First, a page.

I’m a bit behind on my posting, so this is dated by a couple of days, but there are a couple of articles and an opinion piece by Paul Krugman that I highly recommend.
The first is a piece that appeared in the NY Times. It’s a review of the threat that artificial intelligence poses for the legal profession. On one level, it is a fascinating review of the advances in computer logic that obviate the need for legions of attorneys to perform document review. More to the point, however, is the impact that these technological leaps will have on numerous mid-level occupations.
Paul Krugman recognized the importance of the article and produced one of his best (IMO) posts in a long time. He notes that not only are good jobs subject to being usurped by computers but that the likelihood is that combined with advances in communications, a lot of heretofore “safe” occupations are increasingly subject to being outshored. Krugman rightly points out that the belief that education and lots of it is the only means of providing for a secure future may well be a false promise.
I usually avoid reading Krugman as his excellent analysis too often falls prey to his overriding political philosophy. He doesn’t disappoint in this piece as he concludes that a new union movement is the only way to save ourselves. He does fail to explain just how a unionization is supposed to work in a supposedly shrinking jobs market.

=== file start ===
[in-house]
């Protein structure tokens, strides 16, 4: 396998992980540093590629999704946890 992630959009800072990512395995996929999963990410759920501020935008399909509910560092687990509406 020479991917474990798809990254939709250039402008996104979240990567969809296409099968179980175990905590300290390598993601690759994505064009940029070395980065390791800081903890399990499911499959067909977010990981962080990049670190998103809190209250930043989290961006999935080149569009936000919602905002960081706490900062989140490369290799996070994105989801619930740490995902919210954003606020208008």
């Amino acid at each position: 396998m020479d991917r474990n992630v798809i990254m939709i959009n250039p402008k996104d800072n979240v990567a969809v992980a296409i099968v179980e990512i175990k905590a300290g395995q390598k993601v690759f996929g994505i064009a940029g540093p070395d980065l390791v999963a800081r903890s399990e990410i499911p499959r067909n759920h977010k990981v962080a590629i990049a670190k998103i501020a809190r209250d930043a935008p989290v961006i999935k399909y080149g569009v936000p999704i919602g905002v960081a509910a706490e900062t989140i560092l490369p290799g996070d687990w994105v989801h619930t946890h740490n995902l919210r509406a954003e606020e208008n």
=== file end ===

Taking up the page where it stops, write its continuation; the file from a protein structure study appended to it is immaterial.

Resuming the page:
Now, along comes Walter Russell Mead to tie things together. He looks beyond the threats implicit in the automation of work to the possibilities they portend and wraps them in his ongoing series about the collapse of the “blue social model.” His view is that we are confronting a post-industrial world that will affect changes as life altering as those confronted by those living during the advent of the industrial revolution.
Mead suggests that we need new ways of looking at how we do things from government to education. Rather than viewing the changes as threats, he suggests that we have to lose our reflexive thinking and embrace change in conventional ways of doing things in order to cope with this new world. He doesn’t profess to have all of the answers but believes, as do I, that the process of creative destruction is unavoidable and that the American citizen is better prepared than most around the Globe to cope and profitably adjust to the changes.
This is the sort of stuff that I used to consider hopelessly futuristic. As I see states public employee unions on the verge of being neutered, China preparing to compete with Boeing and Americans seeking cheaper medical services in developing countries and computers winning at Jeopardy, I’m ready to concede that the future is arriving rather more quickly than we might have guessed or are prepared to deal with.